“In north-eastern Nigeria, 2.8 million children are in need of education-in-emergencies support in three conflict-affected States (Borno, Yobe, Adamawa). In these States, at least 802 schools remain closed and 497 classrooms are listed as destroyed, with another 1,392 damaged but repairable.”

To provide another perspective to the issue, THISDAY spoke by the Education Project Coordinator, Actionaid Nigeria (AAN), Kyauta Giwa, who hinted that Nigeria is ranked as having the highest number of out of school children in the world, adding that the statistics of out of school has risen from 10.5 Million to 13.2 million Nigeria children that are not in school.
She noted that considering the figures, the rate was alarming, which is why many Nigerians have called for a declaration of a state of emergency in the sector.

Giwa further added that over the years funding to the sector has drastically reduced despite the challenges bedeviling the sector.
She further posited that other factors responsible for this current situation are the inadequate infrastructures for learners and teachers, inadequate and unqualified teachers especially in rural areas, insecurity, socio-cultural beliefs, school charges, violence against girls in school and lack of gender responsive public schools among other factors.
The AAN education Coordinator argued that amongst the high numbers of out of school children, about 60 percent are girls, stating that AAN sees education as a human right issue, therefore if these high numbers of children are not in school; it implies that their right to education has been denied and hampers on the attainment of SDG4.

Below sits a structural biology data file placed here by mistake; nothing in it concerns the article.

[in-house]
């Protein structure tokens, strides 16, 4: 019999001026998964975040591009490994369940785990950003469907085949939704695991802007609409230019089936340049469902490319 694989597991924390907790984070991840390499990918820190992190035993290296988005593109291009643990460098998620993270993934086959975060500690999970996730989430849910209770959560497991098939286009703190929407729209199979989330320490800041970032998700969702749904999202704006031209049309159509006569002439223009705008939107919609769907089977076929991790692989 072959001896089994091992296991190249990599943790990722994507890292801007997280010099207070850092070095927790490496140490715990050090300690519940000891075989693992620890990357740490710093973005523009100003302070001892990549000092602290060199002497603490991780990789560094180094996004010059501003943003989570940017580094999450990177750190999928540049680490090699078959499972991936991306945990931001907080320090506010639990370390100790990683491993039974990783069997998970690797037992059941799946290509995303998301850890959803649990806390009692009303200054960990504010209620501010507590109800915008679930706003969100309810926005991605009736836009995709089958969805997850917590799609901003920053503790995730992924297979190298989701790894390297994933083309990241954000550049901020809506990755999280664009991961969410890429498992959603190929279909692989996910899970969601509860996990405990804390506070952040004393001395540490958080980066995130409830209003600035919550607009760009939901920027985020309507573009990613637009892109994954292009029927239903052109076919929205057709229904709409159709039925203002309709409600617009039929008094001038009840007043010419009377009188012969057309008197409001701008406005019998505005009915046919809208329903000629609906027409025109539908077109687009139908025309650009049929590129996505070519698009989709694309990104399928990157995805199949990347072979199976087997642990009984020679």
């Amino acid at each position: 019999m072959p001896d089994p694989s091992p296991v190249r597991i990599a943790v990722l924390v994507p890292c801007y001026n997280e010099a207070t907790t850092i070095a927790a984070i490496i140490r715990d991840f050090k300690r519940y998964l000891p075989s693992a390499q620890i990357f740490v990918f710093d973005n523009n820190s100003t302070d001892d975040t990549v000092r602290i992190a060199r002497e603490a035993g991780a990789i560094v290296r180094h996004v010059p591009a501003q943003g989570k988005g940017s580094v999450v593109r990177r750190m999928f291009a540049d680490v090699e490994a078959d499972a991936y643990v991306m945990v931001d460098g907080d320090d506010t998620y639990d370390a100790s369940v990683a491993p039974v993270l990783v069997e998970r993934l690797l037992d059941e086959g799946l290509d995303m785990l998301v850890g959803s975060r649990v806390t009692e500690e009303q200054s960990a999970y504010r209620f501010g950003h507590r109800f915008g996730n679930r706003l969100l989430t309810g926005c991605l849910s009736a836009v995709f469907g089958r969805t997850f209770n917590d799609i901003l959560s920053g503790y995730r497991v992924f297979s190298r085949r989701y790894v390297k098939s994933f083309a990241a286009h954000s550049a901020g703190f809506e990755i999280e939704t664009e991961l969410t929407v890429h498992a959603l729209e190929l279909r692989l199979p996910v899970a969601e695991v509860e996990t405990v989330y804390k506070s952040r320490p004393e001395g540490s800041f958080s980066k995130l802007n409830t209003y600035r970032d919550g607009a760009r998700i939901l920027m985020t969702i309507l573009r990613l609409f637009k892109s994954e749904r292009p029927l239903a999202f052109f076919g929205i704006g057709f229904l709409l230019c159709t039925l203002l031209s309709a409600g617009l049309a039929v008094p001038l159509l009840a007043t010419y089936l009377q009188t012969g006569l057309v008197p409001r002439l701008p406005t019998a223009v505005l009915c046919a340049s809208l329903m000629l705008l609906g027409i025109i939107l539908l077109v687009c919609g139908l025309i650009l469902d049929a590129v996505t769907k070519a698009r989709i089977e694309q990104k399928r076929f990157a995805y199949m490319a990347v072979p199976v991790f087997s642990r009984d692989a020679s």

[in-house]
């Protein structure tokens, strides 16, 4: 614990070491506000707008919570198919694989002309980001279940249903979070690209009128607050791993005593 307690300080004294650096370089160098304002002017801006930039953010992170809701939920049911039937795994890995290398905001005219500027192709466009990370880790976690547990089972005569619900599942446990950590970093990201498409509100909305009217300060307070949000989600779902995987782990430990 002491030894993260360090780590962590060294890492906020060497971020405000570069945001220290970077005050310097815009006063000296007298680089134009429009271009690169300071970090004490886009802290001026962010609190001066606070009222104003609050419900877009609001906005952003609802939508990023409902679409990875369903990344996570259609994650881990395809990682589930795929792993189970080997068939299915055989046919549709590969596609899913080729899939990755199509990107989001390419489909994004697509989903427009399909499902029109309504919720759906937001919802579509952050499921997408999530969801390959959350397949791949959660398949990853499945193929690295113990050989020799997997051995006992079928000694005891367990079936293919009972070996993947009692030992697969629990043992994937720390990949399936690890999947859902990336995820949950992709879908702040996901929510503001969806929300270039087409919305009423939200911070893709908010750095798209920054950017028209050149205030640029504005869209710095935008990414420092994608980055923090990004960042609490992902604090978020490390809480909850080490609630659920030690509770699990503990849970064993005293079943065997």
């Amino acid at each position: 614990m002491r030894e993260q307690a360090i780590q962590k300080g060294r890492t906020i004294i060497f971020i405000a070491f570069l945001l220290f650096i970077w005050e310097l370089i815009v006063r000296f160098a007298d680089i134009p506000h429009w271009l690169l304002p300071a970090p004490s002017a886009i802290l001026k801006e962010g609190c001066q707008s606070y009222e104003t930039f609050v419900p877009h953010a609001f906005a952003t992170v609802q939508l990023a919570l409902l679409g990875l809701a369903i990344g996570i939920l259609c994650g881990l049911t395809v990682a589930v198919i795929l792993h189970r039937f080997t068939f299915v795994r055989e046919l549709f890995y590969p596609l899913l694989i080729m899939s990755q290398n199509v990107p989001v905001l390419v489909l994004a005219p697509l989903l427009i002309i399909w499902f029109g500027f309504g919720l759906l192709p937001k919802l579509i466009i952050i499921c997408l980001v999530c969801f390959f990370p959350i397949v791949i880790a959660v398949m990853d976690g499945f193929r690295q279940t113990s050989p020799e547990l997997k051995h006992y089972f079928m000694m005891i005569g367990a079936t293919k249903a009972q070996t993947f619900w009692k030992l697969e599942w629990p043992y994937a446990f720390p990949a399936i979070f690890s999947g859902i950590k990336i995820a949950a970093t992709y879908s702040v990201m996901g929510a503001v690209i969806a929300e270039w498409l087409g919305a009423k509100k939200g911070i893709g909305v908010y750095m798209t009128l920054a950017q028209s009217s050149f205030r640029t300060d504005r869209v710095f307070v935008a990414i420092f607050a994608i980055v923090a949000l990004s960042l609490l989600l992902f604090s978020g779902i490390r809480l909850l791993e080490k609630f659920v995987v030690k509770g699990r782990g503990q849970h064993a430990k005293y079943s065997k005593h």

ActionAid’s Role
On her part, Giwa opined that over the years, ActionAid Nigeria have embarked on various forms of research to underscore the underlying factors; working with various stakeholders in addressing the problem. She pointed out that some of the roles that AAN played include promoting community participation in school governance through the formation and training of School Based Management Committees (SBMC), establishment of Safe Spaces for in and out of school girls, advocacy for increased funding in the education sector, access to school infrastructure, teacher training, facilitated and supported some states to develop policies and guidelines on SBMCs, Inclusive education and safe space intervention.

She declared that AAN has worked with community based structures such as SBMC and Parents Teachers Associations (PTA), training them to be functional, to advocate and seek support for school needs.

She maintained that there are states where government has adopted AAN ‘s model and budgeted funds to mobilise girls to go back to school, mobilize resources for school repairs, advocated for some community volunteers with teaching qualification to be converted to regular teaching staff to bridge the gap of inadequate teachers.